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- Attend a monthly Lunch & Learn event
The Newest Way To Stop Cyber-Bullying
Jan 16, 2011
Thought unplugging was the only answer? The latest software allows parents to block unwanted texts and emails.
Parents will soon have a formidable new weapon in the war against cyberbullying, sexting and other inappropriate messages sent to their kids. A free filtering program will let parents track both questionable e-mails and cellphone text messages. Mousemail, which launches Thursday at the Consumer Electronics Show in Las Vegas, filters e-mail for improper words and unknown contacts and forwards dubious messages to a parent's account. Parents can send them on to their child or not.
The system is "designed to help a parent manage their child's relationship with the Internet and their relationship, in turn, to their child," says Les Ottolenghi, chairman of the board of Safe Communications.
MouseMail's free Web-based e-mail features will be available Thursday at MouseMail.com; the free text message filtering applications will launch that day on most major smartphones, with Apple iPhone expected to add the app soon. Later this month, a premium service will be added (no price set) that monitors social networks and lets parents look for mentions of their kids' names.
MouseMail is not the first software attempt at thwarting cyberbullying; others include CyberBullyAlert.com and SocialShield.com. But its creators aim to make it the most multifaceted.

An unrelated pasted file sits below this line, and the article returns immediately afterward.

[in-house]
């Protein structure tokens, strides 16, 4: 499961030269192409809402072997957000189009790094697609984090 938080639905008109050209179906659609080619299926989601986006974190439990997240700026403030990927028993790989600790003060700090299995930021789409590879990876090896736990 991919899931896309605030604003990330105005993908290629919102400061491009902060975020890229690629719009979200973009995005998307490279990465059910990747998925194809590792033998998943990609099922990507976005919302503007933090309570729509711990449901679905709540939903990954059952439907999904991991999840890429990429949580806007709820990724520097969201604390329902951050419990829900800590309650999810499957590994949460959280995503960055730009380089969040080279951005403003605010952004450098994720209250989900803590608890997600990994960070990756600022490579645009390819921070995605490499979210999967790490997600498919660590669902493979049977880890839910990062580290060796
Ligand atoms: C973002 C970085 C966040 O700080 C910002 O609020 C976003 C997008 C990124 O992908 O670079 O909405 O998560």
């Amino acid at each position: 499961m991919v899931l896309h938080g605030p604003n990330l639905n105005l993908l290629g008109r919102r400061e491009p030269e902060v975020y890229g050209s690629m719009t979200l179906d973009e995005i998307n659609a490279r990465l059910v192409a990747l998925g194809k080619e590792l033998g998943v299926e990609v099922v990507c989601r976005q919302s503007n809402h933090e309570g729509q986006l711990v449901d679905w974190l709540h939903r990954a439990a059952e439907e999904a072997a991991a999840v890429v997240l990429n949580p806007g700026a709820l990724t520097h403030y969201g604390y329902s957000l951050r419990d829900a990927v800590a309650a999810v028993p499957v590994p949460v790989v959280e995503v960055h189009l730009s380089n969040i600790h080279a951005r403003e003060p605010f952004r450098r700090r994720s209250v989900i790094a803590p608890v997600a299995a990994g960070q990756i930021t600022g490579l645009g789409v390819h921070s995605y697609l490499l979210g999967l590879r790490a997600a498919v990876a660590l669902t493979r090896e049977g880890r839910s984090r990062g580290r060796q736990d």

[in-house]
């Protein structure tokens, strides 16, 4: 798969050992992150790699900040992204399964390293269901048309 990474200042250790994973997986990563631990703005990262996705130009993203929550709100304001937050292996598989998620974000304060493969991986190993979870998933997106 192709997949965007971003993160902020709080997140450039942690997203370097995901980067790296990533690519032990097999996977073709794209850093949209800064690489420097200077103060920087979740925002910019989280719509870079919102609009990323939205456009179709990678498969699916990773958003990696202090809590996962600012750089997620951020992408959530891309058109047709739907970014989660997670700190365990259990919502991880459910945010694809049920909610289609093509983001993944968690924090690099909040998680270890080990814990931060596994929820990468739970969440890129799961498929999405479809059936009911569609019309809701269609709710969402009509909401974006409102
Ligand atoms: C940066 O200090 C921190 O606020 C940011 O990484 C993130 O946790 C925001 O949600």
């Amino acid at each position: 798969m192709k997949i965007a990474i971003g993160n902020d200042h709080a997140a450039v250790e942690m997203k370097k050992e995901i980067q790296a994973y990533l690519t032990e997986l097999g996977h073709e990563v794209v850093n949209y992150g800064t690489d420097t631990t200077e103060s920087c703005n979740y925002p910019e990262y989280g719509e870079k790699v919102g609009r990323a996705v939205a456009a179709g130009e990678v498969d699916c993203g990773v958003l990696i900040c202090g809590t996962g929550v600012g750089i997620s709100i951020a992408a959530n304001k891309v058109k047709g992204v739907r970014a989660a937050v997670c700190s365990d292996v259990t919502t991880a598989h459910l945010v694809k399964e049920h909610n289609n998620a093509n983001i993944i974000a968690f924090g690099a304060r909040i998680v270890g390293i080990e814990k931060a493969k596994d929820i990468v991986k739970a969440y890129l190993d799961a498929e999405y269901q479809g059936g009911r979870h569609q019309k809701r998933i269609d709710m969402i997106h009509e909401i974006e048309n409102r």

While teaching a course at Emory University several years ago, Ottolenghi met students who were being bullied online from across the country. "It became personal to me. ... I saw the magnitude of it, and then I have got a kid. I don't want them to be under this kind of problem." As bullying expanded to social networks and websites, he and Safe CEO John Venners expanded their original plan of handling only e-mail. "Cyberbullying has become almost a silent form of terrorism," Venners says.
How will the kids react to such monitoring? "Some kids are going to complain," says James Steyer of the non-profit Common Sense Media. "But saying 'no' and imposing limits has been an essential element of parenting, and kids have been complaining about their parents a long time and will do so for the next 250 years. There's no simple technology solution that will solve all these issues."